Time for Some Real Changes

There’s not a day that goes by that there’s not some news story about Obamacare or Medicare or the costly health care system. I’ve decided to throw my two cents in and talk only about Medicare and how to help save the very beneficial program for seniors.

Most people don’t pay a Part A premium because they paid a rather small Medicare tax (1.45%) while working, and this same amount is paid by the employer. The first part of my proposal is to increase the Medicare tax to 1.60% for all individuals earning over $75,000 per year. For an individual that earns $100,000 per year, the current Medicare
tax would be $1,450 per year. My proposal would increase that by $150 per year, or less than $3.00 per week. The employer would also be responsible for a similar amount.

With this slight increase that would affect approximately 37% of the working population, it would increase the Medicare coffers by approximately $890 million per year.

The second part of my proposal has to do with Medicare deductibles. According to CBS Money Watch, Medicare Part B premiums went up $3.50, to $99.90 per month in 2012. The Medicare Trustees report had previously projected an increase of $10.20, to $106.60 for 2012.

CBS Money Watch reported that “Premiums have not increased for retirees since 2009, thanks to a ‘hold-harmless’ provision – since there were no cost of living increases in the Social Security income benefit for 2010 and 2011, Medicare premiums could not rise without effectively reducing seniors’ Social Security income. Typically, Medicare Part B premiums are deducted from Social Security income checks.

“The premium for new retirees in 2011 was $115.40; this group of retirees now pays the standard premium of $99.90 per month, for a reduction of $15.50 in their monthly premium. New and prior retirees will receive a net increase in their Social Security check, given the recently announced cost-of-living increase (COLA) for 2012 of 3.6%. The 2012 COLA will increase Social Security monthly checks by an average of $43 per month, more than offsetting the modest Part B premium increase for prior retirees.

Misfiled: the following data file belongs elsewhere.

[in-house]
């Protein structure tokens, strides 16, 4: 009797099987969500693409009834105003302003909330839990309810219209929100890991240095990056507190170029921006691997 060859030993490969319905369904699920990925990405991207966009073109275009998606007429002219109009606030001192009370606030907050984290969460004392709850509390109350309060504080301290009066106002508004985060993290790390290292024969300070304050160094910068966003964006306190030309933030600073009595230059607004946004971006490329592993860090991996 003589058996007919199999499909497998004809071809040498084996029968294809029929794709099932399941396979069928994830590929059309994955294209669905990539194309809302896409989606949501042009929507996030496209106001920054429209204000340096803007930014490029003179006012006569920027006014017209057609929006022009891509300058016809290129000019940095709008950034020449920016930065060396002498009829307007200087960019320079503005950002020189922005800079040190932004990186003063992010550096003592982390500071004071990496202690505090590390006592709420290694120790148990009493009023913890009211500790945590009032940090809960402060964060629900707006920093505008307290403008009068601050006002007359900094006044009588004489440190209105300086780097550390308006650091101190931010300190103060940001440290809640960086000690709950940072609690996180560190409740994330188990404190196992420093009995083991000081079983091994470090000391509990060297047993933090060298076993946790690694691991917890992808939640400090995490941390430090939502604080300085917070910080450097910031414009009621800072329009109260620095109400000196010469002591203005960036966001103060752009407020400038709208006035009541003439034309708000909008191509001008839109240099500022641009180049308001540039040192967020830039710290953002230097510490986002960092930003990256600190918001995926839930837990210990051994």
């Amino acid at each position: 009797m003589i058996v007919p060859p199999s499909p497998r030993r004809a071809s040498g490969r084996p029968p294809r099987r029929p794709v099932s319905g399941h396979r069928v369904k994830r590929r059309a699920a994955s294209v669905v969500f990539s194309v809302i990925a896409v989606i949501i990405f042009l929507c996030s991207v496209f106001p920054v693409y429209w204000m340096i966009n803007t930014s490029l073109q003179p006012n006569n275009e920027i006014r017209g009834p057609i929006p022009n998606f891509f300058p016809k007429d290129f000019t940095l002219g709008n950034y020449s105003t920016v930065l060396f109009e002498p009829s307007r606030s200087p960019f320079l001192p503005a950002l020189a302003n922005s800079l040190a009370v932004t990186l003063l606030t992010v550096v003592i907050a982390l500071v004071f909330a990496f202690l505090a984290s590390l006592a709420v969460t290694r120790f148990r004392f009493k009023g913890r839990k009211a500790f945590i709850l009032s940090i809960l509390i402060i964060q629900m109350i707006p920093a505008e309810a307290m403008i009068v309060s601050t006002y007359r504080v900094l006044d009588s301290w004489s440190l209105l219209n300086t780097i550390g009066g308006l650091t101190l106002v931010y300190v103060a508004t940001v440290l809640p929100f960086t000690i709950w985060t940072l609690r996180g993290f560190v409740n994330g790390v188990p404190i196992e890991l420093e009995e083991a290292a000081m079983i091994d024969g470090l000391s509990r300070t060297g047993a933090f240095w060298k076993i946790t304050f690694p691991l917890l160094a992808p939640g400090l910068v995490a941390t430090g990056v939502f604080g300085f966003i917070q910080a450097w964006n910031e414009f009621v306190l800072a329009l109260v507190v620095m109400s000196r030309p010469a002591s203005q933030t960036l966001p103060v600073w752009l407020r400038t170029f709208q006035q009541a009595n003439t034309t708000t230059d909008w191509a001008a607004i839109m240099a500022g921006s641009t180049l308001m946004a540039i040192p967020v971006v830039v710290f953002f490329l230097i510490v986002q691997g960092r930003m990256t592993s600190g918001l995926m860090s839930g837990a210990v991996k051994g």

“The good news didn’t stop there – the Medicare Part B deductible actually decreased by $22, from $162 last year to $140 for 2012. The deductible for Part A hospital coverage increased from $1,132 in 2011 to $1,156 in 2012, a lower-than-expected increase, below increases in prior years, and below the rate of inflation. This comes on top of news that premiums for Medicare’s Part D, the prescription drug program, would decline ever so slightly, too.”

My proposal for Medicare Parts A, B and D deductibles is a little more complicated than the increase in Medicare Part A payroll taxes. For seniors with incomes of $25,000 or less, I propose reducing the deductible by 40% to 50%. For seniors with incomes of $25,000 to $50,000, the deductible would remain the same. For seniors with incomes of $50,000 to $100,000, the deductible would increase by the cost of living, even if there’s not a COLA for Social Security. For seniors with incomes greater than $100,000, the deductible would increase by 10%.

With these adjustments, the lower income seniors would probably no longer have to debate about seeing the doctor or having food on the table. For the higher income seniors, the modest increases in deductible would only mean a shorter cruise on their next vacation. For the Medicare trust fund, it would only mean an extra $100 million per year.

My final recommendation is for the primary care physicians to receive a greater fee from Medicare, and the specialists receive a greater fee directly from the seniors with incomes greater than $100,000.

Authors:

Florida Health Care News
Florida Health Care News

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